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knee bindings - Page 2

post #31 of 47

That's cause the Chairman was at the boot pro. That's about as far as I'll go on that one. Last year the Mt. had 20 pairs for tryouts. I guess that's over.

post #32 of 47

I've posted this before, but I will post it again.

 

I toasted my ACL on a pair of 194 Faction Thirteens with Salomon s916s and Atomic M110s.  The bindings were set at 13.  Forward pressure and wings and toe height were all set properly.  But in an attempt to gain more volume in my boots, I was skiing without footbeds that day.  Which gave a strange floaty feeling in the boots.  That caused the crash in which I hyper-extended my knee and tore my ACL.

 

Sure, if the bindings were set lower, I probably would have come out of them.  But they didn't cause the crash.

 

I still ski 916s.  Several pairs of them.  But know I ski them at 11/12 and have not had an issue, even in some pretty horrific crashes.

post #33 of 47
Quote:
Originally Posted by Max Capacity View Post

The guy's at the Boot Pro told me that one of the regular's had all the old bindings removed and had these put on all he and his wifes skis.

 




And did he tell you if he LIKED his wife or not?
post #34 of 47

Funny, good one. :)

post #35 of 47

My biggest concern is the developer (ie true knowledge base) of the Kneebinding  is no longer with the company, the only thing new I've seen is new colors.

 

Makes me wonder.

post #36 of 47

I just switched to knee bindings this year from Look Pivots. I notice that most Knee customers have had ACL scares or tears before; in my case I have two artificial knees, still insist on skiing 40+ days a year because I must, but know another bad pre-release or non-release could easily end skiing for me. So to show some maturity, a set of Knee Carbon bindings went on my new pair of 180 Blizzard Bonafides this fall, good insurance.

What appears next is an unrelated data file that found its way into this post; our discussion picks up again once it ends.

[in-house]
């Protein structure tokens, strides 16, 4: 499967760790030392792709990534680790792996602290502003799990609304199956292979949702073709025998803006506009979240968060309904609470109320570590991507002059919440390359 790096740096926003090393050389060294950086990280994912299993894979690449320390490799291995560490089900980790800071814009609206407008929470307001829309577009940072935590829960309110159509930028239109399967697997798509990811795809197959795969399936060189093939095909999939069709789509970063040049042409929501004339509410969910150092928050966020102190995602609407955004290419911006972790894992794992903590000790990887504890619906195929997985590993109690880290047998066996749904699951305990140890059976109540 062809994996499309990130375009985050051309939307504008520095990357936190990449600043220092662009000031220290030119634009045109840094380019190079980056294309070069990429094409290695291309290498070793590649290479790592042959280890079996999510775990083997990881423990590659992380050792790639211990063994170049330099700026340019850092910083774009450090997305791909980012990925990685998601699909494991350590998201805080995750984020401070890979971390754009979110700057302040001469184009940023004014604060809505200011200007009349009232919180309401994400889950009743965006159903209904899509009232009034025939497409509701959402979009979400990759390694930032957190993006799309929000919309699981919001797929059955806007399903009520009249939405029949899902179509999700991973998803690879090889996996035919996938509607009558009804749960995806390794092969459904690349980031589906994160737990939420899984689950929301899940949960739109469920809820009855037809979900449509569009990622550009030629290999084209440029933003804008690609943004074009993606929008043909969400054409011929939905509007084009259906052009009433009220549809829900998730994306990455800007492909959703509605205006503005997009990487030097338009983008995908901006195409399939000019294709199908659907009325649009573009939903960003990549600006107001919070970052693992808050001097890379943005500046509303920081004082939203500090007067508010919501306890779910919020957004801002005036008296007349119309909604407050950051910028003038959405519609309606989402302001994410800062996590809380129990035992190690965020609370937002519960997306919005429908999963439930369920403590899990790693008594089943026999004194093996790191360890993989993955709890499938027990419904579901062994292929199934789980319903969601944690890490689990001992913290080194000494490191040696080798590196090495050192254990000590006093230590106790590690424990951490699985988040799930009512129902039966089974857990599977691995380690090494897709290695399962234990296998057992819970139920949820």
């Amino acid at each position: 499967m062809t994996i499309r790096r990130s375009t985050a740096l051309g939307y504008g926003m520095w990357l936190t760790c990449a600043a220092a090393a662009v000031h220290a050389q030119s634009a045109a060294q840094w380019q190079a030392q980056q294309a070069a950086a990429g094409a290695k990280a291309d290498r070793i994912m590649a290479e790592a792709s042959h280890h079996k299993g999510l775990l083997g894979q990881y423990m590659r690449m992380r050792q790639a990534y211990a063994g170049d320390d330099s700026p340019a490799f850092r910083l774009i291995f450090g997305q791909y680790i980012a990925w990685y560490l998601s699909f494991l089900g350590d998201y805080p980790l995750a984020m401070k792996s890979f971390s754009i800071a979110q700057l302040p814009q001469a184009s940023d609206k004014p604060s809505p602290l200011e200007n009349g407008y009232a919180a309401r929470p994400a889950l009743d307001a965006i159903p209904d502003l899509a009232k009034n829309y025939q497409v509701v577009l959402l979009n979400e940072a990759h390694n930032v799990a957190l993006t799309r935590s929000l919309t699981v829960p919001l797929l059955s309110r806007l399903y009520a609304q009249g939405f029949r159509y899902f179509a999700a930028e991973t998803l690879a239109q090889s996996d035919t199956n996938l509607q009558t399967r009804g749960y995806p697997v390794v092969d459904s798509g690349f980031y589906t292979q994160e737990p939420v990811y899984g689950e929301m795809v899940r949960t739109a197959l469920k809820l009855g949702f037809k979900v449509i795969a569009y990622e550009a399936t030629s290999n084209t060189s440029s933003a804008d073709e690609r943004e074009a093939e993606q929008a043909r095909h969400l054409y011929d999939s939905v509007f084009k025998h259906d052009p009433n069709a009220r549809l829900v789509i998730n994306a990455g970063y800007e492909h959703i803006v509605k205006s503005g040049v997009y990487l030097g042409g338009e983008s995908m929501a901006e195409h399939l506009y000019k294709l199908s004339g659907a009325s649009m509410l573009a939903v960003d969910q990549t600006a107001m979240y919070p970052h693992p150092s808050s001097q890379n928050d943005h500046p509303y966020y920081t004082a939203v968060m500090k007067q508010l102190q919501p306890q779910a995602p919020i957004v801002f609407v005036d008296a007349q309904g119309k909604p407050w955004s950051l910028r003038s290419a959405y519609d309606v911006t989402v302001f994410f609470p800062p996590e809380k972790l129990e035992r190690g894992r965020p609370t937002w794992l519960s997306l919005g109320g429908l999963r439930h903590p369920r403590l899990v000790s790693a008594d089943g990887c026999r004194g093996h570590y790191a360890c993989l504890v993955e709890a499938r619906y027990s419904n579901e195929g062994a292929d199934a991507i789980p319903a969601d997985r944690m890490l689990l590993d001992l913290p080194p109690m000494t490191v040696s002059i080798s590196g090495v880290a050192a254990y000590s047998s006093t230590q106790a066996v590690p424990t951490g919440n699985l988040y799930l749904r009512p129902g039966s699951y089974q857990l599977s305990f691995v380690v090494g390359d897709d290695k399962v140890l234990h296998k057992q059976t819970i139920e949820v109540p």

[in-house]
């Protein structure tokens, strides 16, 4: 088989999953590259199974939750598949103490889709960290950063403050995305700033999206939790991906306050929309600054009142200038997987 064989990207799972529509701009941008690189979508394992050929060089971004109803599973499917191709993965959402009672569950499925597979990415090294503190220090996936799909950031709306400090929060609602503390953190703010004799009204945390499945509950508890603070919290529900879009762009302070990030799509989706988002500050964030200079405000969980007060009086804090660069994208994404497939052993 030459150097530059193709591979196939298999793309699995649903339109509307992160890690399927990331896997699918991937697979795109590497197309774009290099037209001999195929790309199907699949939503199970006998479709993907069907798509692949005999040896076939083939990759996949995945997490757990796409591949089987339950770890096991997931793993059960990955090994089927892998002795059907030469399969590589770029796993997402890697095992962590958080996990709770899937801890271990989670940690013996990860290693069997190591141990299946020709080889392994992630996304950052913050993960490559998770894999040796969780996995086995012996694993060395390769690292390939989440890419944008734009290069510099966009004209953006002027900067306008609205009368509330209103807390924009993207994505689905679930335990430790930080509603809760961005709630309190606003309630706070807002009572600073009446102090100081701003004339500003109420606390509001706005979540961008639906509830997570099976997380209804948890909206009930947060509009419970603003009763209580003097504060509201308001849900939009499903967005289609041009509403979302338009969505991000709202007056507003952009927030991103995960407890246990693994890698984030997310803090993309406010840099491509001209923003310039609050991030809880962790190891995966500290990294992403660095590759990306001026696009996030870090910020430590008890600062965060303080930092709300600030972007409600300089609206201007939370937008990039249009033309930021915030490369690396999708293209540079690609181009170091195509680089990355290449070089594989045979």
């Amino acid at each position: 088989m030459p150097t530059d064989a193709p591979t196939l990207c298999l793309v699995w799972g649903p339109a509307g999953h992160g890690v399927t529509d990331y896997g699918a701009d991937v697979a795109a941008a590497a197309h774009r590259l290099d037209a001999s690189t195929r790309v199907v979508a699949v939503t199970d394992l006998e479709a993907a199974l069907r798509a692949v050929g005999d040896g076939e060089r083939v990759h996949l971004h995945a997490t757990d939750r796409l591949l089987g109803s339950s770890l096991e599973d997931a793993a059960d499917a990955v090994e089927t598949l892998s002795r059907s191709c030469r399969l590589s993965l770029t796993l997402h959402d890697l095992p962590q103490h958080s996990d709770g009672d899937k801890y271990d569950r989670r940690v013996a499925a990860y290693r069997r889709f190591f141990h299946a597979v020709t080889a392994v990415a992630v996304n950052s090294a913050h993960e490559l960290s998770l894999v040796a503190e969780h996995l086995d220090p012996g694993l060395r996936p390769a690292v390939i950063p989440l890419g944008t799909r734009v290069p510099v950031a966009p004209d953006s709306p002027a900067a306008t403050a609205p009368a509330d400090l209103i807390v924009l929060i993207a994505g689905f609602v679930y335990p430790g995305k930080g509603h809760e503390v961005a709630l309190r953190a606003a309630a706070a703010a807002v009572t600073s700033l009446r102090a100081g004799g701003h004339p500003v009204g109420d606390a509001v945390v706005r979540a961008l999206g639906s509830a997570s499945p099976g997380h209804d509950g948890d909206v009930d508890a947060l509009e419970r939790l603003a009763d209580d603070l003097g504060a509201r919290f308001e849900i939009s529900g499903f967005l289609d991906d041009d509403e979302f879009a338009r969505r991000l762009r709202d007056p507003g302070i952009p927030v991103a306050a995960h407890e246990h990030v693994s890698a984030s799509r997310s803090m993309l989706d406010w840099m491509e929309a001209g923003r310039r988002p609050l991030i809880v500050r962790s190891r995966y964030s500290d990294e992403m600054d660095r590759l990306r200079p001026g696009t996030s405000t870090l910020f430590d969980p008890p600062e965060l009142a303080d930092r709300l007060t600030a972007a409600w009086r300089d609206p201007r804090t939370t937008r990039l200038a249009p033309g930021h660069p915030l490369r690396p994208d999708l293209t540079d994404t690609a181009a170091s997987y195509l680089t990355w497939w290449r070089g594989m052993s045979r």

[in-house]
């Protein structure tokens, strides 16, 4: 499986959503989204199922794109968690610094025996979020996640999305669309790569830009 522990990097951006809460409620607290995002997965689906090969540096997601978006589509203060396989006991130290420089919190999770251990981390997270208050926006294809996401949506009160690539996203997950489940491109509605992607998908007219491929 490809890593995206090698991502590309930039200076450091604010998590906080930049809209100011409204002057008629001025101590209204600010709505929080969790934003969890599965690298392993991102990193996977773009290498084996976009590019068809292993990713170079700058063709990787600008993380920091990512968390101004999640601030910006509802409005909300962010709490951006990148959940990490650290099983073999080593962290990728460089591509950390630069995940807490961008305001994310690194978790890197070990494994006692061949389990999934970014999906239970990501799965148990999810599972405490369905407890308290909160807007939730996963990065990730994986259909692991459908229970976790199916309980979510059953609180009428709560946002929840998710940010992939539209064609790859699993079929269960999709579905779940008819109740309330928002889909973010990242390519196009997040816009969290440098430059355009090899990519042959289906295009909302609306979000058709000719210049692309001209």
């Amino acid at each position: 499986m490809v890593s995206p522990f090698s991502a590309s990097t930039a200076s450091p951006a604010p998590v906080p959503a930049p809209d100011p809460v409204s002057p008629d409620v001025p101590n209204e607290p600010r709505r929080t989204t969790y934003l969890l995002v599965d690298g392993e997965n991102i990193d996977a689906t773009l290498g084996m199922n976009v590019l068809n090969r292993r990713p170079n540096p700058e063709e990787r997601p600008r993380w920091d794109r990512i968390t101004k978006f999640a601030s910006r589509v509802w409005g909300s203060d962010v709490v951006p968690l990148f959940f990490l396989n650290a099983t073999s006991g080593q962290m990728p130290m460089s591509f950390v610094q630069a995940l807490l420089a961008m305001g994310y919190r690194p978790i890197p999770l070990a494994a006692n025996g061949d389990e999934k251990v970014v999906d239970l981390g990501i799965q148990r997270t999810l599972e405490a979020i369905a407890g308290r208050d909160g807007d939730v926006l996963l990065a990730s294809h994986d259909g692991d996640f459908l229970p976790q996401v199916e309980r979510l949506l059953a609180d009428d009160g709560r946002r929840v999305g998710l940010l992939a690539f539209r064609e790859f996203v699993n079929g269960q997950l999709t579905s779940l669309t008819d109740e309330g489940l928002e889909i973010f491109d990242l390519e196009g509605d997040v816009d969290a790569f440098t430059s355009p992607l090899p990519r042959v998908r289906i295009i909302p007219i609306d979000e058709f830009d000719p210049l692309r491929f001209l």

All thoughts of it being a safety binding went away once I had the Bones up to speed.  It's a performance binding that happens to sport lateral heel release.  From the solid CLUNK they make when you lock in to the bombproof hold-down until you want out, it's the sturdiest binding I've skied.   No release yet, and I've been out several days on a mix of early season snow, mostly railing groomers. but with a foray or two into some bumps, boilerplate and unkempt snow. On edge, the high binding stand height powers the ski like a GS race plate when carving, and they lost no quickness when I tossed a few rotary turns in for good measure. The whole package just felt solid. How much of that was the three sheets of metal in the Bonafides, and how much the made-in-USA muscle car feel of the Knee Carbons? Dunno, but I got these pups up to barking speed and felt secure doing it, at DIN 7 (190 lb guy).

 

All that made me look at the turntable bindings on my other skis, put in the boot on the bench, and feel how much heel slop they permit (properly adjusted) by comparison to the Knee bindings.  Ouch! Did I really like those for decades?  As an engineer, I'm impressed with Knee's build quality, and solid is something you can feel skiing.

 

PS I'll update my post if and once they release... 

post #37 of 47
Quote:
Originally Posted by Max Capacity View Post
I'll trust the engineers on this one.

Being an engineer myself, I can relate.  The problem is that one of the engineers, and in my opinion a very good one (my qualifications as an expert witness in this opinion are a P. Eng. and a B.Sc, M.Sc and Ph.D. in civil engineering), has been gagged by the courts from talking about the bindings.  

 

I'll stick with the top of the line Tyrolia racing binding for now.

post #38 of 47
Quote:
Originally Posted by AlpineImages View Post
 

I just switched to knee bindings this year from Look Pivots. I notice that most Knee customers have had ACL scares or tears before; in my case I have two artificial knees, still insist on skiing 40+ days a year because I must, but know another bad pre-release or non-release could easily end skiing for me. So to show some maturity, a set of Knee Carbon bindings went on my new pair of 180 Blizzard Bonafides this fall, good insurance.

 

All thoughts of it being a safety binding went away once I had the Bones up to speed.  It's a performance binding that happens to sport lateral heel release.  From the solid CLUNK they make when you lock in to the bombproof hold-down until you want out, it's the sturdiest binding I've skied.   No release yet, and I've been out several days on a mix of early season snow, mostly railing groomers. but with a foray or two into some bumps, boilerplate and unkempt snow. On edge, the high binding stand height powers the ski like a GS race plate when carving, and they lost no quickness when I tossed a few rotary turns in for good measure. The whole package just felt solid. How much of that was the three sheets of metal in the Bonafides, and how much the made-in-USA muscle car feel of the Knee Carbons? Dunno, but I got these pups up to barking speed and felt secure doing it, at DIN 7 (190 lb guy).